Dallas Cowboys (12-4)
 
COLLEGE: Wake Forest
Class: Sr
HT: 6-0
WT: 188
POS: CB
dal.png?w=50&h=50&transparent=true
 

Analysis: Dallas could go a few ways here, because the Cowboys have a need along the defensive line, and safety is also a question mark, but I'm not sure they need anything more than a cornerback who can play right away, and Johnson fits the profile. A standout on a lousy team, Johnson has good length for the position and moves and mirrors as well as any cornerback in the draft. He can make man-to-man coverage look so easy at times, and he's an active run defender. It's hard to play while ahead in the NFL if you can't cover, and Dallas would do well with this pick.

Video highlights Video

 

28
Cameron Erving
Denver Broncos (12-4)
 
COLLEGE: Florida State
Class: Sr
HT: 6-5
WT: 313
POS: OC
den.png?w=50&h=50&transparent=true
 

Analysis: If the Broncos want to keep the run game humming under Gary Kubiak they could use at least one versatile offensive lineman on the inside, and it'd be hard to do better than Erving at this spot. I like Erving at center because he was outstanding there after a midseason switch from tackle, but he provides extra value because he can play tackle as well and also has experience at guard. He's also just played a lot of football, period, and is going to adapt well. From center or guard he's particularly good at winning on the initial block and getting to the second level.

Video highlights Video

 

29
T.J. Clemmings
Indianapolis Colts (11-5)
 
COLLEGE: Pittsburgh
Class: Sr
HT: 6-4
WT: 309
POS: OT
ind.png?w=50&h=50&transparent=true
 

Analysis: It's tempting to look at the defensive line here because the need is pretty obvious, but at this point Clemmings becomes extremely attractive because the potential is so significant. In terms of raw tools you're looking at maybe the best physical package in the draft for a future NFL left tackle. But Clemmings is a converted basketball player, a major physical talent who can be exposed by pass-rushers who have a few tricks. The Colts are OK on the left side but could definitely use another tackle in the portfolio and just talent, period, on an offensive line that took a step forward in 2014 but isn't close to a top unit.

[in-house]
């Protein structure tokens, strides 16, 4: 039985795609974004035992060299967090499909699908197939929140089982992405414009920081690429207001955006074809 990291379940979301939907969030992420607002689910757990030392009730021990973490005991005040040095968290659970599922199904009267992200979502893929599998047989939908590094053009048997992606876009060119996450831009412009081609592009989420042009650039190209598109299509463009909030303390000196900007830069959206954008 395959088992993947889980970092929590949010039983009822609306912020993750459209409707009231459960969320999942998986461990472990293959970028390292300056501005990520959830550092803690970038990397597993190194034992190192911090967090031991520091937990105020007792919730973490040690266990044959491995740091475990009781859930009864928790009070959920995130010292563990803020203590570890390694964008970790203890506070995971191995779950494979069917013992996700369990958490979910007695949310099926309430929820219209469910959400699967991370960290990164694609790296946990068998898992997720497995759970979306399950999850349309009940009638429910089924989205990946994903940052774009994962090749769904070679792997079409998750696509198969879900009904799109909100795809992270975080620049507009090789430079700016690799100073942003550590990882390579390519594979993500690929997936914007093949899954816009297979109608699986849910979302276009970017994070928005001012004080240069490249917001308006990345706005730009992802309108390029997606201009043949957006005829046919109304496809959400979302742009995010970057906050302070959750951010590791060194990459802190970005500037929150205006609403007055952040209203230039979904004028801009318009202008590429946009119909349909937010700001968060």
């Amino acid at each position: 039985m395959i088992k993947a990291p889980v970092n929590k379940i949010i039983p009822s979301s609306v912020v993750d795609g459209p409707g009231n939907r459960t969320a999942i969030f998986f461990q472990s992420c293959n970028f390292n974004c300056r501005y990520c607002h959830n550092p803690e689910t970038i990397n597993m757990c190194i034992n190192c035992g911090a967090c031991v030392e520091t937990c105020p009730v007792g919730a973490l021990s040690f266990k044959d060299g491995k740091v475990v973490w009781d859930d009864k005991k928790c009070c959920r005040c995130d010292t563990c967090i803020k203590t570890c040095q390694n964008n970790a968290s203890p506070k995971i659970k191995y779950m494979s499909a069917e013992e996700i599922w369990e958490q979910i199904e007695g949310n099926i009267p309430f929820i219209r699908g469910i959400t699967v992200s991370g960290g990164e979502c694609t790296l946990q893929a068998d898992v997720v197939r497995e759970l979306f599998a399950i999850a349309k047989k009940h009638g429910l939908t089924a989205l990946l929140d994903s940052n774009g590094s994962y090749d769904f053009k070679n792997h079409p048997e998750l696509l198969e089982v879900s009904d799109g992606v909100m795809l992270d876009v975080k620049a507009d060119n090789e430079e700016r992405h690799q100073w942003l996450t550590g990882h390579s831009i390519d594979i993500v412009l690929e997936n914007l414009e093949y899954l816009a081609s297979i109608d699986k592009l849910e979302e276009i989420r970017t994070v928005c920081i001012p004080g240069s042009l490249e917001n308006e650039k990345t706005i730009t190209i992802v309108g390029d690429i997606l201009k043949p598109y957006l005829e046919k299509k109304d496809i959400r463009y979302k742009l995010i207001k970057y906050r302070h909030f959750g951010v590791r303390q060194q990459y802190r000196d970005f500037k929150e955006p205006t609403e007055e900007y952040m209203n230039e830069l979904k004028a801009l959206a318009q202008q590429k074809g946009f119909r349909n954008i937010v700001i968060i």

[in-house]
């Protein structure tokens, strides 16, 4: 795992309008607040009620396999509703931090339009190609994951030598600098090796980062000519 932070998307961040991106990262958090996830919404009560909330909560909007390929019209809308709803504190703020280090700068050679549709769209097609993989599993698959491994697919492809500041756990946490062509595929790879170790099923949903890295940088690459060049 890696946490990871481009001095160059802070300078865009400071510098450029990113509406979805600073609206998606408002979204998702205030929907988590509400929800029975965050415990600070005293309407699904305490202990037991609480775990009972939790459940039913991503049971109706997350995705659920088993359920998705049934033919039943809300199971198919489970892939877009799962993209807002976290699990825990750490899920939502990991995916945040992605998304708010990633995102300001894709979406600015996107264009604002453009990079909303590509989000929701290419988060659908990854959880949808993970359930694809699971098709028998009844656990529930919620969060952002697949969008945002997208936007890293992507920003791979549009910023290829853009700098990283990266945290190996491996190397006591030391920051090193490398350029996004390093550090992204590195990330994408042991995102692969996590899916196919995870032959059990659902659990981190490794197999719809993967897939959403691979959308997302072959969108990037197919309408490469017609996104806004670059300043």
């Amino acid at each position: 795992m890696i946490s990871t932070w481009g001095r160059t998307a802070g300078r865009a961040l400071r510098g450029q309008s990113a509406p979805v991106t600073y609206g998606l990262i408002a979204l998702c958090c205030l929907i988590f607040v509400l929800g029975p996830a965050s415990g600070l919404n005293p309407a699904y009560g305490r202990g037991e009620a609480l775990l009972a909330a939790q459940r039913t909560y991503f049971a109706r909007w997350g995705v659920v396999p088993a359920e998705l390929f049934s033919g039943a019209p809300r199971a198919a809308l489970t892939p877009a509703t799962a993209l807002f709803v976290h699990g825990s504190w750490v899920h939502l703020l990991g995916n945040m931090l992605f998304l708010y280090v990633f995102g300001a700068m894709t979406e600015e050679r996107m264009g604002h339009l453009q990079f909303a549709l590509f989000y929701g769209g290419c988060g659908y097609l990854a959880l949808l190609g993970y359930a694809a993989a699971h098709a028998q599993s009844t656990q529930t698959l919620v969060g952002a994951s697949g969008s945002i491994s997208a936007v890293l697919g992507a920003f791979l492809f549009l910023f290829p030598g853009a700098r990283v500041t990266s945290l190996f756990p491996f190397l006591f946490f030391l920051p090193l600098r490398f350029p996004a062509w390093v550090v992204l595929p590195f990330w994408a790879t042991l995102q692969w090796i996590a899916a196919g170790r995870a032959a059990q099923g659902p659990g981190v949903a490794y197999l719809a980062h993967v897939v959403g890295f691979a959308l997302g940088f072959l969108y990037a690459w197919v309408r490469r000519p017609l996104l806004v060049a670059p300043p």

Video highlights Video

 

30
Jordan Phillips
Green Bay Packers (12-4)
 
COLLEGE: Oklahoma
Class: Soph
HT: 6-5
WT: 329
POS: DT
gb.png?w=50&h=50&transparent=true
 

Analysis: If I lined up needs for the Packers right now, it would be interior lineman as the top need, followed by an inside linebacker. Just based on the likelihood for immediate impact, it's a lot easier to find the linebacker further down the board. Phillips has a motor that can run hot and cold, but the potential is significant because he lands pretty close to the "freak" category of athlete for a guy who stands over 6-foot-5, has long arms to keep blocks at bay, and weighs 330 pounds. The effort can be inconsistent, but at his best he can control blocks (or toss them) and can pursue like a much lighter, faster player when he finds a lane. You have to believe you can get him to his full potential, but if you get him close, Phillips can be a scheme-versatile menace.

Video highlights Video

 

31
Breshad Perriman
Seattle Seahawks (12-4)
 
COLLEGE: UCF
Class: Jr
HT: 6-2
WT: 212
POS: WR
sea.png?w=50&h=50&transparent=true
 

Analysis: Seattle was a play away from winning the Super Bowl -- a game in which the Seahawks had five players catch passes, none of them a wide receiver who was actually drafted. Seattle has been resourceful at wide receiver, but the group it has just isn't very explosive. The Seahawks could really use a decent size-speed combination there, and a guy who can, at worst, create consistent separation, which is something they don't have when Paul Richardson is on the shelf. One of the bigger sleepers in the 2015 draft class at this point, Perriman has good length but will also prove dangerous after the catch. At one time I had him as a likely second-round pick, but now I see him as a close call in terms of overall ability next to the top few wide receivers in this class. He fills a need here.

Video highlights Video

 

32
Carl Davis
New England Patriots (12-4)
 
COLLEGE: Iowa
Class: Sr
HT: 6-4
WT: 320
POS: DT
ne.png?w=50&h=50&transparent=true